Most of the time, people want to keep themselves, and their puppy counterparts, away from creepy-crawlies like spiders. Spiders, even when you're keeping them as a pet, can pose dangerous threats to you and your doggo if they're venomous - and even if they're not.
A spider bite runs the risk of getting infected and causing your pooch (or you) serious injuries. That being said, it would probably be helpful if you could know where spiders were in the wild, when they were approaching, and if you were going to stumble on one in your home before you actually stumble upon - or into - one.
Luckily, your dog can probably help you out with that. Your pup, with his or her amazing sense of smell and hearing, can likely sense a spider's presence long before you're aware of it. To get a better idea of how your dog might be telling you he or she is sensing a spider, what signs to look for, and how to train your dog to detect spiders, read on!
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Signs Your Dog is Sensing a Spider
If your dog is trying to alert you to a spider, they might give signs of pointing - this includes stiff tails, paws up, and nose and ears facing a specific direction (the direction the smell or sound is coming from). You can probably expect your dog to run up to where the spider is and paw excessively.
He or she might sprint toward the spider, jump around excitedly, attempt to toy with the spider, and even try to sniff or lick the spider (which, we hope you're able to train them to avoid doing, a process we'll go into in a bit). It's also possible your dog will get aggressive and howl, bite, nip, or growl at the spider.
- Back hair on edge
- Stiff tail
- Sprinting or charging an area of the room
- Excessive licking or sniffing of an area
- Toying with the spider
- Excited jumping
History of Dogs and Spiders
Dogs and spiders operate on a food-chain system. While dogs, who are bigger and more capable of killing spiders, might not hunt spiders, they're more likely to let their curiosity get the best of them and try to eat a spider.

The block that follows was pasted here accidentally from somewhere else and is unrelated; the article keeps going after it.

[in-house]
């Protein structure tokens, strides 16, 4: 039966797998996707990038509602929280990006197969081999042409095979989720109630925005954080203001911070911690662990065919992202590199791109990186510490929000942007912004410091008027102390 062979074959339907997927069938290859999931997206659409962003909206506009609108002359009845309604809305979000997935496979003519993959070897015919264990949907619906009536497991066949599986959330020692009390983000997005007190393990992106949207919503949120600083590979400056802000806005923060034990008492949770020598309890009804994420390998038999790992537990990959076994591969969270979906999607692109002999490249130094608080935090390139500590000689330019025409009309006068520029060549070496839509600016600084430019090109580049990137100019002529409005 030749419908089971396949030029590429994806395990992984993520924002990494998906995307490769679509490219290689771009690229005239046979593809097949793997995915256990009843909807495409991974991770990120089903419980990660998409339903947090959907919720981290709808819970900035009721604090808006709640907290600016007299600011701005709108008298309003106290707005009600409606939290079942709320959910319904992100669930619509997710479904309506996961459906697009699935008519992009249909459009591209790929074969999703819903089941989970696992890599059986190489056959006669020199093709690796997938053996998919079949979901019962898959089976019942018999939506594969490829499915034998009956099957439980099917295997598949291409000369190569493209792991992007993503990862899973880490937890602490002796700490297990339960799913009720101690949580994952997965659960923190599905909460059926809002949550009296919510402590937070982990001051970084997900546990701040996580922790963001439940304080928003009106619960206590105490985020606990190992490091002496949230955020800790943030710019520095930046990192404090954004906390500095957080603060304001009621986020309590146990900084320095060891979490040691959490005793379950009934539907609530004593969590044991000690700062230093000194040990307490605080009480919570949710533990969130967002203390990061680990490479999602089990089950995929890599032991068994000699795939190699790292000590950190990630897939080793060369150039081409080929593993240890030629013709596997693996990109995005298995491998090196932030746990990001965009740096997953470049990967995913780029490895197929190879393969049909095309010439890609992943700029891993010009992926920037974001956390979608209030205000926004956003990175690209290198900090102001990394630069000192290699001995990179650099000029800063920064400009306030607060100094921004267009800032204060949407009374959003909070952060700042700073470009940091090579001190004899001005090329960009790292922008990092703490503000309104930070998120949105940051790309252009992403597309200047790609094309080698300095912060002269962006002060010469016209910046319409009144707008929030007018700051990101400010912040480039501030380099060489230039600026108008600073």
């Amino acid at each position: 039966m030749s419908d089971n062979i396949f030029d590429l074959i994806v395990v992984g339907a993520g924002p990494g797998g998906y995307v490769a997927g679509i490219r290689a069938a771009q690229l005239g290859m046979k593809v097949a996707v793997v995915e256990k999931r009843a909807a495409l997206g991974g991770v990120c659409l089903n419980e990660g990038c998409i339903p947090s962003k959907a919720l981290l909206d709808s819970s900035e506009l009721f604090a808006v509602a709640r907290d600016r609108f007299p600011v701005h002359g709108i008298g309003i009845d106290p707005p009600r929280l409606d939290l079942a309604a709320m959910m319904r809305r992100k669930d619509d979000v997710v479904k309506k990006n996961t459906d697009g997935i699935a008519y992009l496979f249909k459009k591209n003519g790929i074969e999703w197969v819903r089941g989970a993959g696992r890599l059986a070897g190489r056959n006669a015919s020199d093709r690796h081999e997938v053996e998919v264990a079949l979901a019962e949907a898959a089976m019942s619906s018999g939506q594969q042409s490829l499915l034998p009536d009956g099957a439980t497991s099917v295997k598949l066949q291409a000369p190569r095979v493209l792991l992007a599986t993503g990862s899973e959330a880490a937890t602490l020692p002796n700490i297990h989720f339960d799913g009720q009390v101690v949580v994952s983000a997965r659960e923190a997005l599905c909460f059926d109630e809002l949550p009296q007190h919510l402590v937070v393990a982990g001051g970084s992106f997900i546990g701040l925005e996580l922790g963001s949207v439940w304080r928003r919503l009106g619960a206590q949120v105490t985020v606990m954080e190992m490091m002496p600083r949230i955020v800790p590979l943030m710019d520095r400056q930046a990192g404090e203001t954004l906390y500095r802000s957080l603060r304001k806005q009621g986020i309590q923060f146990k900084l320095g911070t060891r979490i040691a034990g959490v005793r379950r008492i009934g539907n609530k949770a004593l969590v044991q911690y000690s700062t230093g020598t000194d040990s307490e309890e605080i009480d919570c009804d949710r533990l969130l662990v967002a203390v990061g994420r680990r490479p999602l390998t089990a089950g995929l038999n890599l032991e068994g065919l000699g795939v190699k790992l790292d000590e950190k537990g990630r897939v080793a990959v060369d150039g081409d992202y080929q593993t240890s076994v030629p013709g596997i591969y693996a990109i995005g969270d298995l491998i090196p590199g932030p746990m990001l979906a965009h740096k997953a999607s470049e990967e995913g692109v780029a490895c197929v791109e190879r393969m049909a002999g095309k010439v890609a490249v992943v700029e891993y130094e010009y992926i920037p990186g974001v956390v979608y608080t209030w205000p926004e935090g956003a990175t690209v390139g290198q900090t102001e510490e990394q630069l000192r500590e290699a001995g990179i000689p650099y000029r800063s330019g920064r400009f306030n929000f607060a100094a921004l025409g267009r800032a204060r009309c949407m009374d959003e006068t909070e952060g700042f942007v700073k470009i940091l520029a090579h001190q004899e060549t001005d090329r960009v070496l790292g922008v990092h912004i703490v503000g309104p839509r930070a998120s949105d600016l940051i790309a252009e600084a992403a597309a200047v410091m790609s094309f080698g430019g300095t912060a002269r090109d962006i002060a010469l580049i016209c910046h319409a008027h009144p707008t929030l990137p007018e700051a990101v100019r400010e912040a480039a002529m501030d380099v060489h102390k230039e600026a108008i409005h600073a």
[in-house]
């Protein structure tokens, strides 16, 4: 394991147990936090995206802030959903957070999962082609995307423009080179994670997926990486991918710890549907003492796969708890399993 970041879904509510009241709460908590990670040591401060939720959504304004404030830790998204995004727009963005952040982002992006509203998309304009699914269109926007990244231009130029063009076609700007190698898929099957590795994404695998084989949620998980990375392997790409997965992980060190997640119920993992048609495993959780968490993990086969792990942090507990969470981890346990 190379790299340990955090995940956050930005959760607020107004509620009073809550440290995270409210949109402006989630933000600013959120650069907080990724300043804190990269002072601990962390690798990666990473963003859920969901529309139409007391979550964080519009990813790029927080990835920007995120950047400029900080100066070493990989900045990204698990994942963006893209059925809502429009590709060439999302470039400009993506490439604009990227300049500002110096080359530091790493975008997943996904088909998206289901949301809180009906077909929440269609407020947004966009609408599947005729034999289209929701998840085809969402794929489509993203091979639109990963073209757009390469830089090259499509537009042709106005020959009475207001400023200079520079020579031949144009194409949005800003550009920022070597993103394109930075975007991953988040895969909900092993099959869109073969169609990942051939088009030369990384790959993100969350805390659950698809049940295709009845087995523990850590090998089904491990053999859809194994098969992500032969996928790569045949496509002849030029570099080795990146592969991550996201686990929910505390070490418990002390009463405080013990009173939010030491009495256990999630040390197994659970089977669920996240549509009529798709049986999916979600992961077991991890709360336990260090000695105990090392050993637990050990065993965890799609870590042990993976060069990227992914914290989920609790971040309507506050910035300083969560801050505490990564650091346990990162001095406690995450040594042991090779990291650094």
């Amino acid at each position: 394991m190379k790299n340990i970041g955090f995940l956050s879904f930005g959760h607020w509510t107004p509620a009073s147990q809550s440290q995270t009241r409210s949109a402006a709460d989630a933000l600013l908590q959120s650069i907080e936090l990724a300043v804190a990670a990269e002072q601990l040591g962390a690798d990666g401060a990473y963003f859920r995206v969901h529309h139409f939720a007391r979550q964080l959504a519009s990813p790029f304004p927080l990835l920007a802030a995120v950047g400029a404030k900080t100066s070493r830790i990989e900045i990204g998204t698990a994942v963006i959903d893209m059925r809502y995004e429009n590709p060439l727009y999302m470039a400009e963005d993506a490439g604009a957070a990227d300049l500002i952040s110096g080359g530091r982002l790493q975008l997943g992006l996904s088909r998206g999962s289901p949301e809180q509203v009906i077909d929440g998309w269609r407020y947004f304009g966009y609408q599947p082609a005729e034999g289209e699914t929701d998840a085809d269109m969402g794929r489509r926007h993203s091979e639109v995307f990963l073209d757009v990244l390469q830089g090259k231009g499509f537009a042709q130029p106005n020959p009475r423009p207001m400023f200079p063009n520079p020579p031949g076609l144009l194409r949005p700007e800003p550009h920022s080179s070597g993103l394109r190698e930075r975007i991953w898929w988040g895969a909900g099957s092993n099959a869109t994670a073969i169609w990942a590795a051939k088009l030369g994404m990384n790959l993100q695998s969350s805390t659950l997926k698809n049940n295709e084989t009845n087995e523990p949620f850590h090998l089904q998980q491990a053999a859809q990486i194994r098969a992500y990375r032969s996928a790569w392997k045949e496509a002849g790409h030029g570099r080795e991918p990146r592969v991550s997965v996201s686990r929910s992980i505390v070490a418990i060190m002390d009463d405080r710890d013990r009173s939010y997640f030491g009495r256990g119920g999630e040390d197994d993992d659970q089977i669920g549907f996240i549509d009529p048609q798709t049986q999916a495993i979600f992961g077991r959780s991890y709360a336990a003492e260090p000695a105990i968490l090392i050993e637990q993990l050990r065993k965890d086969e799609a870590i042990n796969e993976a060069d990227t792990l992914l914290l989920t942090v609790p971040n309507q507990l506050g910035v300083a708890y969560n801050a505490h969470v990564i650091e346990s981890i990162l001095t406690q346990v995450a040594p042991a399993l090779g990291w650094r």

Spiders, on the other hand, are equipped with venomous tendrils, can bite, and can kill giant dogs with a release of their venom. Dogs and spiders, typically, do not get along. That being said, with an influx of spiders as pets, people have been keeping dogs and spiders under the same roof in controlled environments for decades.
The Science of Dogs Sensing Spiders
Training Your Dog to Sense Spiders
First, see if you can work with a professional to help you train your pup to the best of his or her ability. Then, you'll want to work with your dog on associating a certain scent (a spider scent) with a specific toy. Rub the toy with spider scent and have your dog play with the toy. Build the link between the toy and the scent.
Begin hiding the scented toy in places, then, when your dog finds and returns it to you, reward them with tons of playtime for their accomplishments with that toy. Gradually, stop hiding the toy with the scent. When your dog can pick up on the scent and alert you to it without the toy, reward your pup with the toy, treats, and lots of affection. Ensure your dog can do this consistently
How to React if Your Dog Finds a Spider:
Call your dog back, away from the spider.
Dispose of the spider, unless your dog was bitten by it, in which case, kill it and bring it to the vet with you to identify the spider.
Call your vet ASAP if your dog was bitten by the spider.
Attempt to train your dog to fringe hunt for spiders.
Consider a better spider preventative method.